With Jerry Watkins securely behind bars, the actual killers of Peggy Sue Altes were now free to pursue their depraved criminality without fear of having to answer for their bloody deeds. For 16 years after committing this unspeakable act of evil, the murderous jackals continued to stalk the innocent while Peggy Sue’s blood stained their clothes and the sound of her cries and pleadings reverberated in their drug and alcohol soaked memory. And despite the knowledge that Jerry Watkins could not have been Peggy Sue’s assailant, which included star witness, Dennis Ackeratt, recanting his testimony, Hancock County officials fought like hell to keep the wrong man behind bars.
Eventually, on April 25, 2000, U.S. District Judge David E. Hamilton overturned Watkins’ 1986 conviction, citing DNA and additional evidence investigators and prosecutors failed to disclose to the defense at the time of Watkins’ trial. In addition to the DNA evidence eliminating Watkins as Peggy Sue’s rapist, Judge Hamilton’s decision cited the eyewitness to Peggy Sue’s abduction at Porter Park, another suspect who had failed a polygraph, men who had admitted involvement in the crime to others and a man who was seen wearing bloody clothes the night of the murder all as evidence “that no reasonable jury would find Watkins guilty of murdering Peggy Sue Altes.”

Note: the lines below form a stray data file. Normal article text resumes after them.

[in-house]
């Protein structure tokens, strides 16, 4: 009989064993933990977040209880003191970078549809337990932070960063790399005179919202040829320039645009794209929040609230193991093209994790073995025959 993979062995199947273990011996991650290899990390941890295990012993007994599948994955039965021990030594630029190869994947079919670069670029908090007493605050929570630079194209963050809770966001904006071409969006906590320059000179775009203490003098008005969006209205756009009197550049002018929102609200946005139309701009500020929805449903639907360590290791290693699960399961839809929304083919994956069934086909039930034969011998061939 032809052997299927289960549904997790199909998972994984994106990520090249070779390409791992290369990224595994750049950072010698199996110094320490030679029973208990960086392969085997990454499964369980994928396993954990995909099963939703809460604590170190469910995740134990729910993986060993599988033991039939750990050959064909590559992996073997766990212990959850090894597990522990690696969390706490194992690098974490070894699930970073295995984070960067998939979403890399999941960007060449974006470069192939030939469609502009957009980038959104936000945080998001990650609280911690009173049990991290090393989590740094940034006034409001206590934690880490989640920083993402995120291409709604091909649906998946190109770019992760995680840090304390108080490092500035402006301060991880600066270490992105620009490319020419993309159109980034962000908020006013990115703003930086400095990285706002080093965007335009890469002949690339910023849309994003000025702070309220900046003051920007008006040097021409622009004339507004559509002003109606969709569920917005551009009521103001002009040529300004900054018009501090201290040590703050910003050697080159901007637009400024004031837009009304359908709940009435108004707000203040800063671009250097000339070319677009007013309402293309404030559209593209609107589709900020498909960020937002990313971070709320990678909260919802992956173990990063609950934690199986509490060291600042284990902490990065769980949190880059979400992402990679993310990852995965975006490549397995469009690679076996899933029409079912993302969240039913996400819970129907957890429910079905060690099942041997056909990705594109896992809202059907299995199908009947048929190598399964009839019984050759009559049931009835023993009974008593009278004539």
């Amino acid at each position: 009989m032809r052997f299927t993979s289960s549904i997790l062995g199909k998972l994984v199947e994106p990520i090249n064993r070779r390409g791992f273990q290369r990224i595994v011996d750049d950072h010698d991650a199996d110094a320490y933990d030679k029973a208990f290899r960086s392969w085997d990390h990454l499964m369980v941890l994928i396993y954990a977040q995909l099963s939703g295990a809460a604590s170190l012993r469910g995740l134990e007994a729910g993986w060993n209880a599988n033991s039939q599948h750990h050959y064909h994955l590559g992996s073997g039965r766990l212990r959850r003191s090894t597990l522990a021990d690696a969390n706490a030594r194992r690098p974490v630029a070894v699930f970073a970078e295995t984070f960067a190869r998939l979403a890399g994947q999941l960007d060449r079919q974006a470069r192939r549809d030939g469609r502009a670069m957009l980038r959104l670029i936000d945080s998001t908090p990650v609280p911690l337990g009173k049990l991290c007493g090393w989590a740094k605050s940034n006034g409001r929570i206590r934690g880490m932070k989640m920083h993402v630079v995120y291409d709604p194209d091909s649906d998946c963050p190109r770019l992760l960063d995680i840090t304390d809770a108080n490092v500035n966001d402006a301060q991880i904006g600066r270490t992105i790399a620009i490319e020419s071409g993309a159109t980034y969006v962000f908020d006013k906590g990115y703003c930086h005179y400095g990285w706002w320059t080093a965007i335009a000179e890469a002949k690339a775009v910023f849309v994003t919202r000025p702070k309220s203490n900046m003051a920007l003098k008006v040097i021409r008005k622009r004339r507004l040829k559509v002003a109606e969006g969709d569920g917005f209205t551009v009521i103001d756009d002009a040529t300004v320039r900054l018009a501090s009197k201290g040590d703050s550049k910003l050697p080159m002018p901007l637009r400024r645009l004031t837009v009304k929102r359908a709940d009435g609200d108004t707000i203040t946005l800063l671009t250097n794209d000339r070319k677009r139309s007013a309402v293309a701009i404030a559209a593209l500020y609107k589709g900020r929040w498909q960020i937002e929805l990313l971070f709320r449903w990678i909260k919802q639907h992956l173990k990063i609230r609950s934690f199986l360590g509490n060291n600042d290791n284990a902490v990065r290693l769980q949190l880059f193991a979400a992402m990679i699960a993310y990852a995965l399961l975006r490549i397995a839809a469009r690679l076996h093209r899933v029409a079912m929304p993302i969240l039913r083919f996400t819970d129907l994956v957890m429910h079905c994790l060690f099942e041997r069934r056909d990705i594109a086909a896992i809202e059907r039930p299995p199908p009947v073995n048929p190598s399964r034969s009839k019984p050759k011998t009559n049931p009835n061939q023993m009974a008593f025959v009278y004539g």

Naturally, Myrlene Altes, Peggy Sue’s mother, was devastated. “If you want a pervert out on the street, that’s what you’re going to get. I’m very angry because this guy is dangerous,” Mrs. Altes told reporters. It is certainly true that they were letting a pervert out onto the street. Jerry Watkins had inflicted immeasurable and lasting damage on the Altes family, but he could not have been Peggy Sue’s killer. Those degenerate monsters were still at large, slinking in the shadows between brief stretches behind bars for other criminal offenses.